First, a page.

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Regulatory News | 04 June 2015 | By Michael Mezher
AmpliPhi Biosciences announced Wednesday it has received the first ever good manufacturing practices certification for its bacteriophage facility in Slovenia.
Bacteriophages are naturally occurring viruses that are capable of fighting bacteria. Phage therapy has been around for nearly a century, following the co-discovery of bacteriophages by Frederick Twort and Felix d'Hérelle in 1915 and 1917, respectively.
Shortly thereafter, scientists began developing phage therapies to treat different infections, such as dysentery and cholera. However, after the discovery of penicillin, the use of antibiotics eclipsed phage therapy in most of the world except the Soviet Union, where antibiotics were difficult to obtain.
Now, interest in phage therapy, which uses viruses to treat bacterial infections, is on the rise as scientists and health authorities have sounded the alarm on drug-resistant disease. While there are many potential issues with phage therapy, some scientists think it has the potential to provide more targeted treatment versus broad-spectrum antibiotics.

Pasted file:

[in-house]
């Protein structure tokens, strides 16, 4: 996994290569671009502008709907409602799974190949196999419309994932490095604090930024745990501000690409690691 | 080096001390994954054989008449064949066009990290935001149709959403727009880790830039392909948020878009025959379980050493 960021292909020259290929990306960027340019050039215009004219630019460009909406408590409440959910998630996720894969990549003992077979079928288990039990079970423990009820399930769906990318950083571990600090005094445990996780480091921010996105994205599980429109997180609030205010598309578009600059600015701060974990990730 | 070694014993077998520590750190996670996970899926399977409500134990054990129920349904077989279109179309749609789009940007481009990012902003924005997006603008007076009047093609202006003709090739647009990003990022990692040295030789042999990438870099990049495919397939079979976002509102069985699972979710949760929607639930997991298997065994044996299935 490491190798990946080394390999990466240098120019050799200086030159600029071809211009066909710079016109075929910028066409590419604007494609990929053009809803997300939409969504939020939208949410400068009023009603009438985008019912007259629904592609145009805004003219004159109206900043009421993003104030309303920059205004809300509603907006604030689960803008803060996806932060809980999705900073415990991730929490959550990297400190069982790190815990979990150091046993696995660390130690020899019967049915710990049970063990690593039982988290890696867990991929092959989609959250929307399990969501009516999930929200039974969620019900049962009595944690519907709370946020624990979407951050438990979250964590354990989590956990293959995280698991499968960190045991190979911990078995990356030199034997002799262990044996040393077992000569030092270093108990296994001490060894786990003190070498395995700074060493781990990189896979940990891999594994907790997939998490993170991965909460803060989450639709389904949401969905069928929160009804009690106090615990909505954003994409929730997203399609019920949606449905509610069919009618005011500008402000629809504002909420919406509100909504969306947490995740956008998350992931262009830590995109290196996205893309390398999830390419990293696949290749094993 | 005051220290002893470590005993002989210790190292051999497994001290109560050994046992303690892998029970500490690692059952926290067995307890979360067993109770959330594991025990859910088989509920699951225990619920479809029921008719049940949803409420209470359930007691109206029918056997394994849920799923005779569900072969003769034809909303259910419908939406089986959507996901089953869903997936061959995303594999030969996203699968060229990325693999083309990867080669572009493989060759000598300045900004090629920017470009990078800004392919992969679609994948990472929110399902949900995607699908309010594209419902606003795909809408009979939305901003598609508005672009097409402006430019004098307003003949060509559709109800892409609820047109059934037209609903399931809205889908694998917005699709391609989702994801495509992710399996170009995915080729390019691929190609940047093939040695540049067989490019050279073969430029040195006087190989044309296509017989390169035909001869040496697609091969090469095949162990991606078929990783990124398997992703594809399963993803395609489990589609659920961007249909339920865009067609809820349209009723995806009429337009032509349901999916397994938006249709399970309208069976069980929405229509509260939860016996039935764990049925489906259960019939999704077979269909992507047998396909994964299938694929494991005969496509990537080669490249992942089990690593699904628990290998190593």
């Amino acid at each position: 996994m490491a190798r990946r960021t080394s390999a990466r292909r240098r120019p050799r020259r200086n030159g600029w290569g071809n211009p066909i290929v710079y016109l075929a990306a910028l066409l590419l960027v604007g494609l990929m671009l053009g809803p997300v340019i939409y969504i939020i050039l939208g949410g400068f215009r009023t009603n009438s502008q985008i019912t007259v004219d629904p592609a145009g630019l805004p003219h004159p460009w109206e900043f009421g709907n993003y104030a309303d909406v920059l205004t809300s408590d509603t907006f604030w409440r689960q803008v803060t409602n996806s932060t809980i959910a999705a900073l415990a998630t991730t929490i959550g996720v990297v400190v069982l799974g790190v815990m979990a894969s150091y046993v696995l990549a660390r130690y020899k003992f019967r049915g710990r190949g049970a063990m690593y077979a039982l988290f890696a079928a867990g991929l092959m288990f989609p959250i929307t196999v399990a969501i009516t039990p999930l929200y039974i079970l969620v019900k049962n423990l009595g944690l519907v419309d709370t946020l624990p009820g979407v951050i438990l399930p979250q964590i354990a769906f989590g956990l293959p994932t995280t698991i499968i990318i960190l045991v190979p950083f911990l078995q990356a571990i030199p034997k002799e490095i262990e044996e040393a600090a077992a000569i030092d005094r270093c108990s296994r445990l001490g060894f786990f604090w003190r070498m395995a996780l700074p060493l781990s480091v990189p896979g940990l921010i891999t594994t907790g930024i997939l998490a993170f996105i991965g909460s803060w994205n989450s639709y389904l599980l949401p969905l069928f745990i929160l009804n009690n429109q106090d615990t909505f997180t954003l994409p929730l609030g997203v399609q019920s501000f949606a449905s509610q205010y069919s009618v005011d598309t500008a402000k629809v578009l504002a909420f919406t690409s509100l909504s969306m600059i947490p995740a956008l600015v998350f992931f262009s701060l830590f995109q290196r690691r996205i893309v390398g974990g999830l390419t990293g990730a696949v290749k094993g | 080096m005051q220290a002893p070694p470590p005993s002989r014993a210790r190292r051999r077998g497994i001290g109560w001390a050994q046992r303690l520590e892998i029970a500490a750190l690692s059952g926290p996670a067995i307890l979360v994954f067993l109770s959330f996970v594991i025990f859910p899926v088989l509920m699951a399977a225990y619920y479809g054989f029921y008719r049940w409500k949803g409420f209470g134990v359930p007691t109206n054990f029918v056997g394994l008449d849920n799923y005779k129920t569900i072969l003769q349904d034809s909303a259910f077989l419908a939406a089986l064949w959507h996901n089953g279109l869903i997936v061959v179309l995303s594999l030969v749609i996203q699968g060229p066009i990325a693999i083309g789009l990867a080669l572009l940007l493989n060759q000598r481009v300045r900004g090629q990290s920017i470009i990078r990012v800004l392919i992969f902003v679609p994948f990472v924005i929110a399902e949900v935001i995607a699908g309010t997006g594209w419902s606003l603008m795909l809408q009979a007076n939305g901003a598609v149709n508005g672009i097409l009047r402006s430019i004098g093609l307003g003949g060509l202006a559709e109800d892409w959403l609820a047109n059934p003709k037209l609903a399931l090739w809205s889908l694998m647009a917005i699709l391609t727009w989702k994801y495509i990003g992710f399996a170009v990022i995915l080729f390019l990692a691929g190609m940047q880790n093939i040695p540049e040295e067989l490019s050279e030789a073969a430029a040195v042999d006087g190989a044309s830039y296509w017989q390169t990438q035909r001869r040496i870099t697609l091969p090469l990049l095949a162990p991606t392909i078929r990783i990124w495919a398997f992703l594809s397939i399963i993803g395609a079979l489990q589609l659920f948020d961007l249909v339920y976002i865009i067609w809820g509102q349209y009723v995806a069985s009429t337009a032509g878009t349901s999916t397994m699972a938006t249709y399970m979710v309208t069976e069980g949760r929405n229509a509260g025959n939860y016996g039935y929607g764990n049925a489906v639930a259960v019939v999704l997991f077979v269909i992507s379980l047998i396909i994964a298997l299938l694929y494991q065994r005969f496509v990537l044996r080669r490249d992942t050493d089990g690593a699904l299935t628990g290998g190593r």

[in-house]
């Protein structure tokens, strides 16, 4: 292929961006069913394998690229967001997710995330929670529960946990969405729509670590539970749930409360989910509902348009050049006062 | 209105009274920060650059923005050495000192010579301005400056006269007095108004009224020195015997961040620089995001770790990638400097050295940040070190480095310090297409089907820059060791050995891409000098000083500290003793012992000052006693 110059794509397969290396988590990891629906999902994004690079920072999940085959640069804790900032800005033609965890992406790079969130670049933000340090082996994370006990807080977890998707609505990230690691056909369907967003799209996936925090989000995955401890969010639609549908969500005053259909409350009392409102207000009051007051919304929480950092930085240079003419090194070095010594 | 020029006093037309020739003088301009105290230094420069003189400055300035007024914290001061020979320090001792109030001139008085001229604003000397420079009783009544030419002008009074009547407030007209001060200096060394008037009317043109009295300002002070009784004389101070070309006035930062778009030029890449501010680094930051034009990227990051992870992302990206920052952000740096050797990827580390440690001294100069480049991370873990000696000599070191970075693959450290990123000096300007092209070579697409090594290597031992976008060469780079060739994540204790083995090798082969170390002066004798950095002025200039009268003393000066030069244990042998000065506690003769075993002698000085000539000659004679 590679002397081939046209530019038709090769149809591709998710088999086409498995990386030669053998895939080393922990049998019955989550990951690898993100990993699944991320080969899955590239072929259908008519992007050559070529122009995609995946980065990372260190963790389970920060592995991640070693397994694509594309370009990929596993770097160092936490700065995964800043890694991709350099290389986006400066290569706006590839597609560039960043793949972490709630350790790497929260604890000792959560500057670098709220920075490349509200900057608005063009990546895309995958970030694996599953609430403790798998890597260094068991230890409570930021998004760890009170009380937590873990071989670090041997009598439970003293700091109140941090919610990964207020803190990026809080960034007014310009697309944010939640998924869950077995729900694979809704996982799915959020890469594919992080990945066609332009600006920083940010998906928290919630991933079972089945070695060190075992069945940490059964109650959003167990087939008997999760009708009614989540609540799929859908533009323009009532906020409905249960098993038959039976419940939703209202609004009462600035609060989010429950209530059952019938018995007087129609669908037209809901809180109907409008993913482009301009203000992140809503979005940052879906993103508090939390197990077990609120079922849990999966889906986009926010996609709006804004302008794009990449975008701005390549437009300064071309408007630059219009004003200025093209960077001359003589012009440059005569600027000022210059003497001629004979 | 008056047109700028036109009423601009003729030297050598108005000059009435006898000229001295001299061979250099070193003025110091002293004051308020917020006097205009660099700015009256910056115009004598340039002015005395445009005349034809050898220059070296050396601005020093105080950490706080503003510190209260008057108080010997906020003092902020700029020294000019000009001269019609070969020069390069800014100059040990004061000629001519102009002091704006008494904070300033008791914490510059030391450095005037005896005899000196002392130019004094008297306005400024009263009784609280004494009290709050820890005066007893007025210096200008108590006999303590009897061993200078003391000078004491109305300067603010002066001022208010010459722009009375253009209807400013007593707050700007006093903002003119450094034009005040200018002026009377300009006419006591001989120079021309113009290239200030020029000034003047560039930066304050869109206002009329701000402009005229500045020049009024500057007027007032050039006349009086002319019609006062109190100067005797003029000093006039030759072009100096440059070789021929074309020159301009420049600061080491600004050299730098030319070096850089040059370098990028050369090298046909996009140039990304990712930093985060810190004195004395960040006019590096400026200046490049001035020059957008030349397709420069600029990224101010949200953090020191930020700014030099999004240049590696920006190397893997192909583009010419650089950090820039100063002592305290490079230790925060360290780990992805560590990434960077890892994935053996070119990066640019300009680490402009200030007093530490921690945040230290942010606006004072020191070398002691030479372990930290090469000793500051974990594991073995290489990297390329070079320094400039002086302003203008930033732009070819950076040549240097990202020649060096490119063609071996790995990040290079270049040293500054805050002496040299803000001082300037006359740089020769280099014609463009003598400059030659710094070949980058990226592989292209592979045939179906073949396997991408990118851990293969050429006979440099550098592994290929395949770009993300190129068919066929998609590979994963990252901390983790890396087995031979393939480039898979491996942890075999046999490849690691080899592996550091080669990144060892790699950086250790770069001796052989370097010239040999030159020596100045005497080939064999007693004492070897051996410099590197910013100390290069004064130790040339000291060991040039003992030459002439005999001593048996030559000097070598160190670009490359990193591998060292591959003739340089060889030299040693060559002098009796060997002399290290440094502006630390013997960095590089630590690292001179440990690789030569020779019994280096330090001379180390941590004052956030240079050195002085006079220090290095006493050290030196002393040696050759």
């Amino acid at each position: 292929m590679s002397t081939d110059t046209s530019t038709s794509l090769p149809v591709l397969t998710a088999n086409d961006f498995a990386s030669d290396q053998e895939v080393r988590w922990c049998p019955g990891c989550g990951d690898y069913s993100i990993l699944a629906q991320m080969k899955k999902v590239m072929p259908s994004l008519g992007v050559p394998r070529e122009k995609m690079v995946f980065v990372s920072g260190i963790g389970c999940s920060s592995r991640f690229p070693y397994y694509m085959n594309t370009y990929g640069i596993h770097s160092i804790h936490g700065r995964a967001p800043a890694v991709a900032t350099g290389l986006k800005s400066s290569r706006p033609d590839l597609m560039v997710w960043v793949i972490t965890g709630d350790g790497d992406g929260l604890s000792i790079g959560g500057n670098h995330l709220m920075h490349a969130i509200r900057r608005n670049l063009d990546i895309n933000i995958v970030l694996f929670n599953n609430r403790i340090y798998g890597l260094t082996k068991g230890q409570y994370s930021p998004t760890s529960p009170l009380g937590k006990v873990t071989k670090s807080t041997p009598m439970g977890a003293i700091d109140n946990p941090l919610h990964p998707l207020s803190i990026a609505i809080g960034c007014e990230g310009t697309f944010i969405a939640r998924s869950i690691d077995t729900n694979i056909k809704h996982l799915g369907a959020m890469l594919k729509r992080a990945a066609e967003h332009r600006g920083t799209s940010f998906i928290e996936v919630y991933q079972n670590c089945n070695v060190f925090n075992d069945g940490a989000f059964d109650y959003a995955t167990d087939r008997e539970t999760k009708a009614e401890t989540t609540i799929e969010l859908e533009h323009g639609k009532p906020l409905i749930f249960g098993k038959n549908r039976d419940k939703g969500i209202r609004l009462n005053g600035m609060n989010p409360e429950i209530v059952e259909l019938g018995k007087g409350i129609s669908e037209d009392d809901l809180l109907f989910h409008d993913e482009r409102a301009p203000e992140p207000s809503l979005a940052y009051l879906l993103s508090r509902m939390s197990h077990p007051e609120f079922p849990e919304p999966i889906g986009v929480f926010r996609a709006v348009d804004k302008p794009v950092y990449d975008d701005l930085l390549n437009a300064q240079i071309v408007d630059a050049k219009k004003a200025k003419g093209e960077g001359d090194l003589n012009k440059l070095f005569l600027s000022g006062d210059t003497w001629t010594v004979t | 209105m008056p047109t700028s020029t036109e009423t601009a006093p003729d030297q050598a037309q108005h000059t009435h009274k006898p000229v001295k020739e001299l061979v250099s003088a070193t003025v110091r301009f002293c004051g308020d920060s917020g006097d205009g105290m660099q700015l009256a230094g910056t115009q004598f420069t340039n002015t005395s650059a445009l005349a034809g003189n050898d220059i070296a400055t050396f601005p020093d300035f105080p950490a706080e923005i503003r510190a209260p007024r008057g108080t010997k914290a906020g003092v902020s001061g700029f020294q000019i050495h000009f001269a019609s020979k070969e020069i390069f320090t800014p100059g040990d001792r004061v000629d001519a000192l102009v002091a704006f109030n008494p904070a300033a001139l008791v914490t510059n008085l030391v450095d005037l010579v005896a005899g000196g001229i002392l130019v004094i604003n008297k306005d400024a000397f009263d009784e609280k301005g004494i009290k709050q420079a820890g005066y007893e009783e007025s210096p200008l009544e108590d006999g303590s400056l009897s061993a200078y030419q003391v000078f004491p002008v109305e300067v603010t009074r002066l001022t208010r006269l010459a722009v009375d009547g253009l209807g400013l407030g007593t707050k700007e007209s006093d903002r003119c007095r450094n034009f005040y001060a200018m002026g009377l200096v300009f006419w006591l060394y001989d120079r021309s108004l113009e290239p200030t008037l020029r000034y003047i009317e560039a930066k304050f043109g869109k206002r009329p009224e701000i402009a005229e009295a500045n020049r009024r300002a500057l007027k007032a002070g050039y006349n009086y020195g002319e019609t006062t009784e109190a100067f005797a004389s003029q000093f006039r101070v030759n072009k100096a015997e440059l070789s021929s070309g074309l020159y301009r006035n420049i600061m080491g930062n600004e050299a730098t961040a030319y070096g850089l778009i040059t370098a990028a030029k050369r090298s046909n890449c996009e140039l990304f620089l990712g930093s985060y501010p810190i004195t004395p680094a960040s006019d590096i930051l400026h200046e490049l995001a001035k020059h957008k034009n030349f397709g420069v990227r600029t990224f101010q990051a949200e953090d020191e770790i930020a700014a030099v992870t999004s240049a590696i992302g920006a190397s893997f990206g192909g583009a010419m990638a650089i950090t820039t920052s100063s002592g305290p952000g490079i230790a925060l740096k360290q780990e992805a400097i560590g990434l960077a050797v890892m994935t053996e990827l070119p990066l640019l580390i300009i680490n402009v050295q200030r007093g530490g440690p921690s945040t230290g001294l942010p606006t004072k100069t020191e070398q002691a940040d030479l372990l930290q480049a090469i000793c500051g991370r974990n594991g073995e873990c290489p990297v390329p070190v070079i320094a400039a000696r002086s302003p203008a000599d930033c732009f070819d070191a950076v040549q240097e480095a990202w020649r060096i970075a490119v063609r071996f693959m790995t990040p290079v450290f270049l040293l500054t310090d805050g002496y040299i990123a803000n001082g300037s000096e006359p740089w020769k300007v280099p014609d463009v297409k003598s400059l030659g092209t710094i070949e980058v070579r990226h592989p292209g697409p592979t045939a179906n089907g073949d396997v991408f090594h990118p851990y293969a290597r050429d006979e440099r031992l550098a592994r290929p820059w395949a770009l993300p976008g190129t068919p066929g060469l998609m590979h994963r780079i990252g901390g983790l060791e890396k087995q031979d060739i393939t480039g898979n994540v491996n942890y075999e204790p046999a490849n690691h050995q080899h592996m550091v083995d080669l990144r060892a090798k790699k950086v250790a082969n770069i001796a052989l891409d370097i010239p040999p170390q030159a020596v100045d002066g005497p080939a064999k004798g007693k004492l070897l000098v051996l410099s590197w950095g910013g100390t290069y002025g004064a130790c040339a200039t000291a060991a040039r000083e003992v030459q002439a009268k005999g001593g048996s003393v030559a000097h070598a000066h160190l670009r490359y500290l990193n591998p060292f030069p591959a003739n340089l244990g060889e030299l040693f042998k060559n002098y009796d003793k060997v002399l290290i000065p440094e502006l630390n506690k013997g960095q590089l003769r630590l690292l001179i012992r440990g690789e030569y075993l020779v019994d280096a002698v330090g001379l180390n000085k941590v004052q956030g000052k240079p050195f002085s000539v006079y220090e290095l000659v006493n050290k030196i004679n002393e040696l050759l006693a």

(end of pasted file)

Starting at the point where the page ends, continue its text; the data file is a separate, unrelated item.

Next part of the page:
Along with the increase in interest, researchers have called for a greater focus on well-regulated clinical trials and dedicated legal frameworks for phage therapy.
In a press release Wednesday, AmpliPhi said its facility in Ljubljana, Slovenia has become the first manufacturing site to receive GMP certification to manufacture bacteriophages for human use.
The company said it plans to move forward with a clinical program to investigate the use of bacteriophages to fight staphylococcus aureus and pseudomonas aeruginosa, and said receiving GMP certification clears the way to try other applications in the future.
AmpliPhi said it carefully considered GMP when commissioning the facility and found it would have more precise control than if it relied on contract manufacturing.
Tags: Phage therapy, Bacteriophage, antimicrobial resistance, Good manufacturing practice, GMP